Another major reason is still nascent indirect channel - only seven certified partners for the entire US market sounds rather pathetic compared to thousands that, e.g., Microsoft Great Plains cite. While SAP has increasingly been bidding in smaller deals, it has also been doing mainly through its direct sales force. So far this approach has often proven inappropriate for the market segment. Although its swanky-dressed and haughty mannered pre-sales consultants impress with their knowledge and the professional posture, they repeat the 'spiel' they would play before the users of some corporate giants. As a result, the SMB prospects often get overawed and bamboozled by the perceived complexity of the software and impeding implementation effort.

It is a completely different case when SAP is presented by a local partner, well versed with the issues and fears of the customer (and who can even strike a cultural rapport with them, being a native of the region), particularly if the partner specializes in the customer's industry. Therefore, increasing indirect channels bundled with vertical industry and geographic coverage specialization is a necessary step for positioning SAP as a relevant provider of solutions to this increasingly important market segment. By seemingly giving more away now, SAP might benefit more in the long run. Also, the reliance on partners in the US should give SAP a breathing space in light of its recent internal job cuts that came as no surprise given SAP's protracted dismal performance in the US (see Soft Economy Dents SAP's Armored Shield As Well).

The move might boost the depth of solutions and the level of support for SMB customers, bundled with the program of strengthening SAP's partners network. Although the program had started some time ago and had resulted with some success (see SAP Claims Big Gains In The Low-End Battleground), it had not taken off the big time, partly owing to some dot-com partners going out of business in the meantime, and owing to SAP's painstaking approach of certifying industry solutions that has so far produced only a handful of CBSs. Nevertheless, SAP has been engaged in its channel partners' activities to ensure that they understand the needs of the SMBs. SAP has been providing the help in co-developing Certified Business Solutions (CBS) software add-ons that are vertical specific, down to the SIC-code, a concept believed to have an appeal to SMBs. While, the partnership has implemented its first several U.S.-based, mid-market deals, which can now represent compelling references, much more is needed in order for SAP to become a full-fledged mid-market contender in the US.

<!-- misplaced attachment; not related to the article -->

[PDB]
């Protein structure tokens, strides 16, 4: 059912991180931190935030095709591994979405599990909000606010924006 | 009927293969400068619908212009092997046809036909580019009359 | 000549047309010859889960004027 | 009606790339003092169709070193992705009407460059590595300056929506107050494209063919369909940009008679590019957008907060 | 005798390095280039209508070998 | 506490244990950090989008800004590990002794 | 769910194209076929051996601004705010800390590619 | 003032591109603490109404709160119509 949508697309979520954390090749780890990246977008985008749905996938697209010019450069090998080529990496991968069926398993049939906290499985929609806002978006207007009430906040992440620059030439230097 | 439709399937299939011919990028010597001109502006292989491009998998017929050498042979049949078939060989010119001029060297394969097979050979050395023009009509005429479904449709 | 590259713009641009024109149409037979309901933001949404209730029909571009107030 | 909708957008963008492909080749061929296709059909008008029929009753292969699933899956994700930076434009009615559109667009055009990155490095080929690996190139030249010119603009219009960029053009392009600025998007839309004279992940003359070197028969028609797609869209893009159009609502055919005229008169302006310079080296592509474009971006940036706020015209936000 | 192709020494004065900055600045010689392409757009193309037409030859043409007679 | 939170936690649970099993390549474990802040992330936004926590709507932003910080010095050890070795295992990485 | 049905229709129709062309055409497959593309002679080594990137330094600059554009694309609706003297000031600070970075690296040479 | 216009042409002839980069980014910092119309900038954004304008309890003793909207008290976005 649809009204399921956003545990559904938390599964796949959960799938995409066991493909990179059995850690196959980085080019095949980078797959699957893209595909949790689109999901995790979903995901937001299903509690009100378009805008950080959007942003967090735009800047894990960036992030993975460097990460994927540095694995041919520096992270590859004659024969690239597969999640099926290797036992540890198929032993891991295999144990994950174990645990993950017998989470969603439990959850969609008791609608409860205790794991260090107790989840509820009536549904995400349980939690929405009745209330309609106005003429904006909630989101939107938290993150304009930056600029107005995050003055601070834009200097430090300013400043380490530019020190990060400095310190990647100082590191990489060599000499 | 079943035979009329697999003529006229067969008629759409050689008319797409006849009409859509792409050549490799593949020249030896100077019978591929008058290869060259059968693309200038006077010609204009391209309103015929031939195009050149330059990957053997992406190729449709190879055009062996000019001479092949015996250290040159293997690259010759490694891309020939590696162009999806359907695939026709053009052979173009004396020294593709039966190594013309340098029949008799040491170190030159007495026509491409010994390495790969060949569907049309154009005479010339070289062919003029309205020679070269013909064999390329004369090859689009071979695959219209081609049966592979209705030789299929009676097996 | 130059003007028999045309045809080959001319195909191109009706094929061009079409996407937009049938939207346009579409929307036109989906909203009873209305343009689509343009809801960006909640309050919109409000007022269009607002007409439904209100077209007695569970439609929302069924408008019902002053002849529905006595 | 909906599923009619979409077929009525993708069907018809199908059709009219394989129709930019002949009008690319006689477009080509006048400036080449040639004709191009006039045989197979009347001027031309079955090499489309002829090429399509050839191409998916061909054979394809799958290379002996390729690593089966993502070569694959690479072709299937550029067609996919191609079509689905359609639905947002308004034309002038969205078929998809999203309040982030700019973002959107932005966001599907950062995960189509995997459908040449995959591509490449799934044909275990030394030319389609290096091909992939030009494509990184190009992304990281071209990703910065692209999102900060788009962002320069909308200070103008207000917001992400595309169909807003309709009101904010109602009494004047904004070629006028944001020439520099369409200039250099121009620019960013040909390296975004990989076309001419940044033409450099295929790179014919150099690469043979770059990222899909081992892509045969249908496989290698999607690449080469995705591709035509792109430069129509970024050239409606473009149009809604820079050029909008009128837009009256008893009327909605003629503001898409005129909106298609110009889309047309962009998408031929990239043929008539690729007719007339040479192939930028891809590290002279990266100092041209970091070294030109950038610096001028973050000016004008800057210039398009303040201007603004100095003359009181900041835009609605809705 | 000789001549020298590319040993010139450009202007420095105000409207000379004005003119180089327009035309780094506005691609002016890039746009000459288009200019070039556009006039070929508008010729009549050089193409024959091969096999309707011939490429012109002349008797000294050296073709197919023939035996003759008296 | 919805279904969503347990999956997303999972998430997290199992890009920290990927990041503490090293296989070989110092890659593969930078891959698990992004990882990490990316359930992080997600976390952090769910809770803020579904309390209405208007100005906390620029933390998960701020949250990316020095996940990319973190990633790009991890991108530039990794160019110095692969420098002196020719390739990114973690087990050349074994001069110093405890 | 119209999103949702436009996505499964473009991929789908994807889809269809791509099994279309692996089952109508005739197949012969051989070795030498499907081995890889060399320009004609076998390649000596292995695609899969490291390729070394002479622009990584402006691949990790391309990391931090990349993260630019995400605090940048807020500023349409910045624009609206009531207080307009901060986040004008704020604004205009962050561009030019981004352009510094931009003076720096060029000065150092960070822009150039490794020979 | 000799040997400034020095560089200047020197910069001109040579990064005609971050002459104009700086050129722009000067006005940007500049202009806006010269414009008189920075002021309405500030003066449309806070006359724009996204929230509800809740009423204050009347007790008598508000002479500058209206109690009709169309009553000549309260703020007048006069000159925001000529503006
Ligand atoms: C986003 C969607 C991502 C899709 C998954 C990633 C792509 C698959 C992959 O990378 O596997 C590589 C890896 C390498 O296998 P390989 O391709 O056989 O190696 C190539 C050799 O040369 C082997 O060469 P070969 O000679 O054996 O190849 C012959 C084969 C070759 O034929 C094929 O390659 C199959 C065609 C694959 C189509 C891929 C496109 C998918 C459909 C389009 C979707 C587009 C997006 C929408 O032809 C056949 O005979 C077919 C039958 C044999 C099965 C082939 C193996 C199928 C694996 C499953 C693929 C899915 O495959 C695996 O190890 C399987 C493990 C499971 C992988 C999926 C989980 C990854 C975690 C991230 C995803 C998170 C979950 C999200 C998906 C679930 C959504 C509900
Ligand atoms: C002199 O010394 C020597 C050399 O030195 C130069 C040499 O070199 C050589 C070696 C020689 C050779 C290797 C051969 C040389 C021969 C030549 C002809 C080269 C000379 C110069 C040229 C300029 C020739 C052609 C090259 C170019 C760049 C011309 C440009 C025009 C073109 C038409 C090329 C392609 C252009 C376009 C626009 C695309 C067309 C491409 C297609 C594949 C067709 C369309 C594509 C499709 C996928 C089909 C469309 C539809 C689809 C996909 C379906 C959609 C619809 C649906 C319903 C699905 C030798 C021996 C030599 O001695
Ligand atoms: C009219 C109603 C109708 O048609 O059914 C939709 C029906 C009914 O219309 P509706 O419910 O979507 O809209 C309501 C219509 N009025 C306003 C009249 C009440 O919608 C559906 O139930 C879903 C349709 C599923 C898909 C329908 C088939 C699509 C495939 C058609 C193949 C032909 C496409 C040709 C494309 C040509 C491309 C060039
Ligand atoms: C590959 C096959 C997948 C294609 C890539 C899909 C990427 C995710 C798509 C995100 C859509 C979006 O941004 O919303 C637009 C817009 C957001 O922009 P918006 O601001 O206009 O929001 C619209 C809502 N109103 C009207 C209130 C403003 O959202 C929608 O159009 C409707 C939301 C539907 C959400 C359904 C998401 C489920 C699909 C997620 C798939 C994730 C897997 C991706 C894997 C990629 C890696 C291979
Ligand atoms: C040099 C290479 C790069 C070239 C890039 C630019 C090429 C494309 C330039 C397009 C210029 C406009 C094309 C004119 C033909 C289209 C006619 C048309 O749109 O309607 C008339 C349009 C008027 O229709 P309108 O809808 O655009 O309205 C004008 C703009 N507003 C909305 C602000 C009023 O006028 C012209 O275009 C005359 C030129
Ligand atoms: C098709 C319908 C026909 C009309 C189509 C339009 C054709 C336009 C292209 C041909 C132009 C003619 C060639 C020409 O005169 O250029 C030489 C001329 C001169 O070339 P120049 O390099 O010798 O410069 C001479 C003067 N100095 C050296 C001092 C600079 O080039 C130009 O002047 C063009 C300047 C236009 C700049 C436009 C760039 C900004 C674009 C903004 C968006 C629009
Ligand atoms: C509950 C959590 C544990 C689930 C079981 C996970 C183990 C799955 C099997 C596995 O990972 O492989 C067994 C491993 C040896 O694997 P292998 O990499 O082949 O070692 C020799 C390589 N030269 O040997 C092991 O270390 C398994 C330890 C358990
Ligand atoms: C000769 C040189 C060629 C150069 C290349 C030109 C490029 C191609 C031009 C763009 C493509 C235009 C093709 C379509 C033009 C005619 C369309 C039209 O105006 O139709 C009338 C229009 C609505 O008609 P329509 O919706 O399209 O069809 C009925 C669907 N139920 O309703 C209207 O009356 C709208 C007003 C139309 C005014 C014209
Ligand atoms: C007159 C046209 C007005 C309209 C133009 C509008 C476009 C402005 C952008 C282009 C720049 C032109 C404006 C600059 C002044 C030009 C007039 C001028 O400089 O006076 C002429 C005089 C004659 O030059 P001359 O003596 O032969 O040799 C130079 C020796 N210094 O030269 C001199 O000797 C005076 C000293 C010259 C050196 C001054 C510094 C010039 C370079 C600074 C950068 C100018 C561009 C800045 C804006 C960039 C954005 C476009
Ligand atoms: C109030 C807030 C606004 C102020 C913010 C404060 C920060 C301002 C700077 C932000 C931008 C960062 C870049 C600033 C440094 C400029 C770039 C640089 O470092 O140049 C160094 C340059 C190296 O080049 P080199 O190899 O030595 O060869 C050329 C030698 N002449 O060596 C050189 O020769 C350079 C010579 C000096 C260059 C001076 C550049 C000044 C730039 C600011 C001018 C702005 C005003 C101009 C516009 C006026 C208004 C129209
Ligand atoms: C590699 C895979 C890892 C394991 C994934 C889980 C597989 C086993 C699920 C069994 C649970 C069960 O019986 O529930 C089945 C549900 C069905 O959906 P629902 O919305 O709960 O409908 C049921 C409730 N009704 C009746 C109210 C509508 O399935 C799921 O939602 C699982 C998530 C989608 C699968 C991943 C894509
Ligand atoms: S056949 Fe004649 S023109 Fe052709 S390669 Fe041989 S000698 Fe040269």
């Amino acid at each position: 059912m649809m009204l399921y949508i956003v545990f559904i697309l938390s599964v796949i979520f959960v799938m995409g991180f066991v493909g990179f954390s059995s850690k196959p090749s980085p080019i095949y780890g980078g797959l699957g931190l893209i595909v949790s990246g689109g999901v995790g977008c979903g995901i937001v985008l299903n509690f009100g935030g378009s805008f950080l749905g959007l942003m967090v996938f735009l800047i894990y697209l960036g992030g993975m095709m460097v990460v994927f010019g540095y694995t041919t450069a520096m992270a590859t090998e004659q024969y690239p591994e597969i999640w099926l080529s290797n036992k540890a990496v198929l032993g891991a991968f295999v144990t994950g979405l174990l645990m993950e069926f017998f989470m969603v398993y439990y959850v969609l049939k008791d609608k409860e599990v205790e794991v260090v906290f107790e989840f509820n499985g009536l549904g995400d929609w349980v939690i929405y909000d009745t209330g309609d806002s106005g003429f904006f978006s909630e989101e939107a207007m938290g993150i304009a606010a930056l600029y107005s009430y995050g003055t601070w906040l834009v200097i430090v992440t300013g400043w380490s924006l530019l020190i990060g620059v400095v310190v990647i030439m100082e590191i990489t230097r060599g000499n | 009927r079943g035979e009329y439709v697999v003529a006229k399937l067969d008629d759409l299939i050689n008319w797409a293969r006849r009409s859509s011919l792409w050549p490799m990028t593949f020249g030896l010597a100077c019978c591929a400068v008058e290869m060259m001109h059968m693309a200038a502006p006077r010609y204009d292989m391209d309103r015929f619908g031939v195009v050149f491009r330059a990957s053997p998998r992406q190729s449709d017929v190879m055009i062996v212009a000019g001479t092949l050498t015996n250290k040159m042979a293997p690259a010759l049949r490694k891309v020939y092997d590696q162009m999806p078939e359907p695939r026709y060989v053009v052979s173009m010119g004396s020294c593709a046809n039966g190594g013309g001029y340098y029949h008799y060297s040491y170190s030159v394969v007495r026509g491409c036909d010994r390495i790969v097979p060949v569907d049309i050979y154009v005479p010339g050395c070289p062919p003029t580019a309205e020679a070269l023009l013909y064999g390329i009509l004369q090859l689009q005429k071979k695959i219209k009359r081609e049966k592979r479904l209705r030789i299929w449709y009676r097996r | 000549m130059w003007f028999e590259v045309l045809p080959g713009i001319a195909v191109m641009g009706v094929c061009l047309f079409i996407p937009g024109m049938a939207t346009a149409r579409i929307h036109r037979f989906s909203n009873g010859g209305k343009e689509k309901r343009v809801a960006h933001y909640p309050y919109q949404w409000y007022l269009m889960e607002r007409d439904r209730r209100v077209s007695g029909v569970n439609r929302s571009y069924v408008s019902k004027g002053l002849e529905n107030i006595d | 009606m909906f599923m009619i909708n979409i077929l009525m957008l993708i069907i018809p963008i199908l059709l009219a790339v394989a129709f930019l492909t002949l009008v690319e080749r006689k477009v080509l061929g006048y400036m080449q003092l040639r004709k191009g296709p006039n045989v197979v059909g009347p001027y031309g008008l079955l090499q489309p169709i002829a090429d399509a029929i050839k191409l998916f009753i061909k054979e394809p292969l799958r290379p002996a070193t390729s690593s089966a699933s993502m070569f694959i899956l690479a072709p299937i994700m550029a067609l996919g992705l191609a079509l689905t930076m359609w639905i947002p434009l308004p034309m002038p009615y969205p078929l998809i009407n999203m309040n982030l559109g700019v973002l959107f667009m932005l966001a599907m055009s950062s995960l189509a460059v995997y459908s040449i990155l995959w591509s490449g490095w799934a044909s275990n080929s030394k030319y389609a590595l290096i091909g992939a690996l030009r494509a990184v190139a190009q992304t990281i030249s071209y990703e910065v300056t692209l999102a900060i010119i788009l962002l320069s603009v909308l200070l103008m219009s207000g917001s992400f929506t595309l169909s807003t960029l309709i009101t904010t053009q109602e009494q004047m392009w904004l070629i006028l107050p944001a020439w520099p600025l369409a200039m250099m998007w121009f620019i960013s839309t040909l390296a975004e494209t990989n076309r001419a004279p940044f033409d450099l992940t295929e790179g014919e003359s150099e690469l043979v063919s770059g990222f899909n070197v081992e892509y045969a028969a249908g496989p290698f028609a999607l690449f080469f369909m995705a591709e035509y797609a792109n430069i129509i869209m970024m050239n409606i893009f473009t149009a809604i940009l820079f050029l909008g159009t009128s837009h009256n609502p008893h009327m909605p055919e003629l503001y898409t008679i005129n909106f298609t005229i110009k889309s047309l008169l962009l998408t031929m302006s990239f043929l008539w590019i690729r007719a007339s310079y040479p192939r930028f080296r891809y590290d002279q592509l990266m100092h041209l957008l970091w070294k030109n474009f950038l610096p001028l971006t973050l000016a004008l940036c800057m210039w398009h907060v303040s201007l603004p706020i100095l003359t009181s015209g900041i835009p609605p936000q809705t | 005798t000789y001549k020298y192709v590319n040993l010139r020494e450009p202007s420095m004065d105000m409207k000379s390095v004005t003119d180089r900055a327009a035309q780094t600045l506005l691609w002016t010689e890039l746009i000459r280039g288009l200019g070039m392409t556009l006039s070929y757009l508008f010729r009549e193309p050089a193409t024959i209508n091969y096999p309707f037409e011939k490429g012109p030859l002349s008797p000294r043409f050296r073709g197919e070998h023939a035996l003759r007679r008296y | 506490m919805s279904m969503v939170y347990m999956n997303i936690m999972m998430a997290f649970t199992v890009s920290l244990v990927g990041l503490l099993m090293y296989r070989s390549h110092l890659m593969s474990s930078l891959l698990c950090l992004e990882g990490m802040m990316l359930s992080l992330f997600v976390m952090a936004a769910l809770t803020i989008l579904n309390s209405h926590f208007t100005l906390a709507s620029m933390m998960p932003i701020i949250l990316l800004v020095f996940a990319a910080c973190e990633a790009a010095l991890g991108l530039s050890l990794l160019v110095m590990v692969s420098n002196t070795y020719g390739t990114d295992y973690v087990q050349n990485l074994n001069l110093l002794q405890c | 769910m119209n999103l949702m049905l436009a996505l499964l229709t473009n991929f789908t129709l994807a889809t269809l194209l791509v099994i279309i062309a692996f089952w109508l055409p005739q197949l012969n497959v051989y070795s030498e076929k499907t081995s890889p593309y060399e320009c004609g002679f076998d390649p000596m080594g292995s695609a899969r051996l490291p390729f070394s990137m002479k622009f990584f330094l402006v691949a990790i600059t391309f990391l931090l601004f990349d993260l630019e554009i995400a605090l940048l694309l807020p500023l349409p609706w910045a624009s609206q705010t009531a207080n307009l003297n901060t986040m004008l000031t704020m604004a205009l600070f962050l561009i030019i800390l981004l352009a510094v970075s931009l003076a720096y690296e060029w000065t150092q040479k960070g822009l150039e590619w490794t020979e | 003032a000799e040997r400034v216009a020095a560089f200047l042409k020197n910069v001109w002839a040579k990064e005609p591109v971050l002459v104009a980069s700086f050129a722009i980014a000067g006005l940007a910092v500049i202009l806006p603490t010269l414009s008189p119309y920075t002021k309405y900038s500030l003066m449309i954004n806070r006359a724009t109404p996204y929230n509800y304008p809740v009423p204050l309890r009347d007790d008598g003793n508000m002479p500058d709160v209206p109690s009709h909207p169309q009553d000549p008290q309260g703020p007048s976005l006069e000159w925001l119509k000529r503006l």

The battle for the lower-end of the market, while it had started a few years ago, has begun in earnest during the last 12 months with a number of vendors displaying their arsenals. In its quest to sustain growth despite global blue chips' constipation with business applications, almost the entire ERP industry opted to pursue both lateral expansion into adjacent functional areas, which has led to the current convergence of ERP with SCM, CRM, PLM, trade exchanges, and portals, as well as to move down market.

To that end, fast path/track implementation methods, fixed cost implementations, remote/virtual consulting, web-based and/or computer-based training (CBT), vertical industry templates, are some from the bag of tricks many vendors announced with great fanfare and designed, at least in part, to make a large enterprise application more bite-size and palatable to the mid-market. To that end, Oracle and PeopleSoft have unequivocally shown their interest in smaller customers (see SupplyChain.Oracle.com And The 20-Day Implementation,Oracle Claims The Worst Is Over And Turns To KISS For A Boost, PeopleSoft Supply Chain Is Music To Mid Market Ears and PeopleSoft Joins The Hunt For SMEs, with PeopleSoft citing more than 1,000 mid-market customers as one of the reasons for its unimpeded success (see PeopleSoft Remains Rock-Hard And Economy Proof ).